Kyakulya, who emphasised that the Government is a partner in the fight against abuse of human rights, said that the Uganda Human Rights Commission (UHCR) was formed as a mechanism for dealing with complaints of human rights abuse and investigating them thoroughly.
Gov’t reiterates commitment to champion human rights amid growing concerns of disappearing people
The State Minister for Agriculture, Fred Bwiino Kaykulya, has reiterated the Government of Uganda’s commitment to protect and promote human rights.
“The National Resistance Movement (NRM) government went to the bush to fight because of the gross human rights violations that were taking place under the watch of the then regimes,” he said.
He added, “The NRM Government is the number one champion of human rights in Uganda and has put in place mechanisms such as the UHCR, which is mandated to receive complaints and investigate human rights violations in the country."
“The framers of the 1995 Constitution recognised non-state actors such as non-governmental organisations, which are champions of human rights. This is an indicator that the government is committed to the cause.”
The minister was representing the Third Deputy Prime Minister, Rukia Nakadama, at an event in Jinja City to commemorate International Human Rights Defenders Day on Thursday, December 7, 2023.
The executive director of the National Coalition for Human Rights Defenders Uganda (NCHRD-U), Robert Kirenga, also emphasised the need to protect and promote human rights.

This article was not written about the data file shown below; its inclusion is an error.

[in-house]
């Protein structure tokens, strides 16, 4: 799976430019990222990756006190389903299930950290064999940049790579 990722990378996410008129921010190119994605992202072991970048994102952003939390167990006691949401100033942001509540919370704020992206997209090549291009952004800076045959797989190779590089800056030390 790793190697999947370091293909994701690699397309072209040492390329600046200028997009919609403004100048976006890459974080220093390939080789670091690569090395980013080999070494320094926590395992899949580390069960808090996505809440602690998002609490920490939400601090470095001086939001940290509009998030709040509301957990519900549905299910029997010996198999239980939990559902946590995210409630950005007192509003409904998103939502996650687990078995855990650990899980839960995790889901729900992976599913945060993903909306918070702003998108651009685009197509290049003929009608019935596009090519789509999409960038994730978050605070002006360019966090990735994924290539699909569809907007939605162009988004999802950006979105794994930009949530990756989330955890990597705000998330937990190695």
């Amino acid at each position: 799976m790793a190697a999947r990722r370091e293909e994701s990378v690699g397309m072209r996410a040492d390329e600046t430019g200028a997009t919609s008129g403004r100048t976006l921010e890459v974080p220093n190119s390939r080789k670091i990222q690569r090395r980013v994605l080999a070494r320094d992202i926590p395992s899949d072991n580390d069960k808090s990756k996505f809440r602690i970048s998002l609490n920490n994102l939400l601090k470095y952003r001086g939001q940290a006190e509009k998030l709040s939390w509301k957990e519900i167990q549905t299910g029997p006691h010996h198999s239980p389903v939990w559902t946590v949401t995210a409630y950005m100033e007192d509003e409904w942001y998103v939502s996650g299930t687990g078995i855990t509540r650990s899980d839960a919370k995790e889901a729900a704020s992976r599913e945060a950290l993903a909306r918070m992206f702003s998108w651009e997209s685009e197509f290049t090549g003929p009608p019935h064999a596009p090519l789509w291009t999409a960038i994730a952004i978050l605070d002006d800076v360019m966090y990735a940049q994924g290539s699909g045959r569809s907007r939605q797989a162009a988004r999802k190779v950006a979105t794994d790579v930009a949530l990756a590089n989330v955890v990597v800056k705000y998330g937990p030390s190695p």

Kirenga said that most statistics today show that police are the number one violators of human rights and that it has become a habit for some officers to violate people’s rights through beating.
He said there are efforts by the organisation to fight human rights abuse in the country. It should be noted that NCHRD-U and UHCR are attempting to get Parliament to pass the Human Rights Defenders Bill.
The minister’s remarks come against the backdrop of growing concerns about people disappearing more often.
The opposition, through the Leader of Opposition, Mathias Mpuuga, has severally accused the Government of kidnapping its supporters and torturing them.
While appearing on a local television current affairs programme, Mpuuga said that Uganda is one of the worst performers worldwide when it comes to human rights violations.
Mpuuga also raised concern about emerging incidents of detention without trial. He said over 500 NUP supporters were arrested in different parts of 2021 and spent one year without trial.
Recently, Mpuuga and his opposition counterparts demanded that the government give an explanation of the whereabouts of Ugandans who have disappeared, something the government failed to do. This led to stalling in Parliament when opposition leaders vowed never to attend plenary until their demands were met.
The event had a series of activities, including walking, tree planting, and fitness exercises. The tree planting exercise was geared towards leaving a mark behind regarding human rights defenders.
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